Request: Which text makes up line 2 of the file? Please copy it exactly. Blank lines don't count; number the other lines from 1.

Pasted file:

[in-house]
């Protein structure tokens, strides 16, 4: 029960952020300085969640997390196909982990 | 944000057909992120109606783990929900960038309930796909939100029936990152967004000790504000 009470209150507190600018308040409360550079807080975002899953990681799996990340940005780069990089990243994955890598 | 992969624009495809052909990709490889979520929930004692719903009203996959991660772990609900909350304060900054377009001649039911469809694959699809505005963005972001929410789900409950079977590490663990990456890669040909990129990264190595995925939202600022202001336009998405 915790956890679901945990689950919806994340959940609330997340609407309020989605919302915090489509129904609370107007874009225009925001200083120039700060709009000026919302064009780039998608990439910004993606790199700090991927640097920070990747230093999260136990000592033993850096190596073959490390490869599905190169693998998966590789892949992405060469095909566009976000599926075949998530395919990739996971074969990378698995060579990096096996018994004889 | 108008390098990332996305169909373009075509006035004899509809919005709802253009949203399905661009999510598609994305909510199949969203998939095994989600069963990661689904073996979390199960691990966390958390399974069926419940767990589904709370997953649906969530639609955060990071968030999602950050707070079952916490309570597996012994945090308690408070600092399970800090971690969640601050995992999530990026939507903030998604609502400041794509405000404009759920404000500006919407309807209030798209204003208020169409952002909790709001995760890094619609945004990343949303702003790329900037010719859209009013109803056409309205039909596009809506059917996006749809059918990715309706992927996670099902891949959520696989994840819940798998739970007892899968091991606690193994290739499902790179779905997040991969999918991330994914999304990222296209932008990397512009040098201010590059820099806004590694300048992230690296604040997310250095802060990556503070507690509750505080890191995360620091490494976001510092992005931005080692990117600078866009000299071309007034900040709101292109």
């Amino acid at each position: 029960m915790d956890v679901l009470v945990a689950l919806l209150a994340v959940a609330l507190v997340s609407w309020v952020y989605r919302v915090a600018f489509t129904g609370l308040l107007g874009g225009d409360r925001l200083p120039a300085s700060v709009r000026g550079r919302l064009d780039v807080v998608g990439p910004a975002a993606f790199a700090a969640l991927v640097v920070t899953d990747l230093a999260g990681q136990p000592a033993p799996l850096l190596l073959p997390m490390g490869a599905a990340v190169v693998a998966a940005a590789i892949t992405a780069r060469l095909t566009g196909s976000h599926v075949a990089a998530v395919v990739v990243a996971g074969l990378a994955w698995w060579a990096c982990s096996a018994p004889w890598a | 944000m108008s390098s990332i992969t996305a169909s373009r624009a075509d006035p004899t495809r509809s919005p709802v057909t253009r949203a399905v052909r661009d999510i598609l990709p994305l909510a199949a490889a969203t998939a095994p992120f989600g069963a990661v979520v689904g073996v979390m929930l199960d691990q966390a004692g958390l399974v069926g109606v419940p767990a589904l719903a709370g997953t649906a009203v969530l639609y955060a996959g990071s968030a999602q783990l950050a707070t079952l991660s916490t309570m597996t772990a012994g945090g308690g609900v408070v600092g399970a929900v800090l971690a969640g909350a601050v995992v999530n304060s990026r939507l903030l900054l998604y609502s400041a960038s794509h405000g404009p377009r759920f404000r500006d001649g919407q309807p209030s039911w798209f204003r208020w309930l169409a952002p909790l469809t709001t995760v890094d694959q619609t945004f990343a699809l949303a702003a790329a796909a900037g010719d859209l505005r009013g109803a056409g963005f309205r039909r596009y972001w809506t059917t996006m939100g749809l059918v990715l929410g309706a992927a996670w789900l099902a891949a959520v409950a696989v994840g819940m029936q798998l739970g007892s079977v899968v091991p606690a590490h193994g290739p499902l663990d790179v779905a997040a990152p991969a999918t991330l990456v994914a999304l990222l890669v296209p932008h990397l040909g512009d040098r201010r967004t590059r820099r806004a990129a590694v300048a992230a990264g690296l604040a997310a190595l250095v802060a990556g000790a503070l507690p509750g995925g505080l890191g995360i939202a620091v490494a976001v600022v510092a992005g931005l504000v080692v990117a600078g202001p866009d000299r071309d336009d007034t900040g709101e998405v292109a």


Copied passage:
């Protein structure tokens, strides 16, 4: 029960952020300085969640997390196909982990 | 944000057909992120109606783990929900960038309930796909939100029936990152967004000790504000 009470209150507190600018308040409360550079807080975002899953990681799996990340940005780069990089990243994955890598 | 992969624009495809052909990709490889979520929930004692719903009203996959991660772990609900909350304060900054377009001649039911469809694959699809505005963005972001929410789900409950079977590490663990990456890669040909990129990264190595995925939202600022202001336009998405 915790956890679901945990689950919806994340959940609330997340609407309020989605919302915090489509129904609370107007874009225009925001200083120039700060709009000026919302064009780039998608990439910004993606790199700090991927640097920070990747230093999260136990000592033993850096190596073959490390490869599905190169693998998966590789892949992405060469095909566009976000599926075949998530395919990739996971074969990378698995060579990096096996018994004889 | 108008390098990332996305169909373009075509006035004899509809919005709802253009949203399905661009999510598609994305909510199949969203998939095994989600069963990661689904073996979390199960691990966390958390399974069926419940767990589904709370997953649906969530639609955060990071968030999602950050707070079952916490309570597996012994945090308690408070600092399970800090971690969640601050995992999530990026939507903030998604609502400041794509405000404009759920404000500006919407309807209030798209204003208020169409952002909790709001995760890094619609945004990343949303702003790329900037010719859209009013109803056409309205039909596009809506059917996006749809059918990715309706992927996670099902891949959520696989994840819940798998739970007892899968091991606690193994290739499902790179779905997040991969999918991330994914999304990222296209932008990397512009040098201010590059820099806004590694300048992230690296604040997310250095802060990556503070507690509750505080890191995360620091490494976001510092992005931005080692990117600078866009000299071309007034900040709101292109």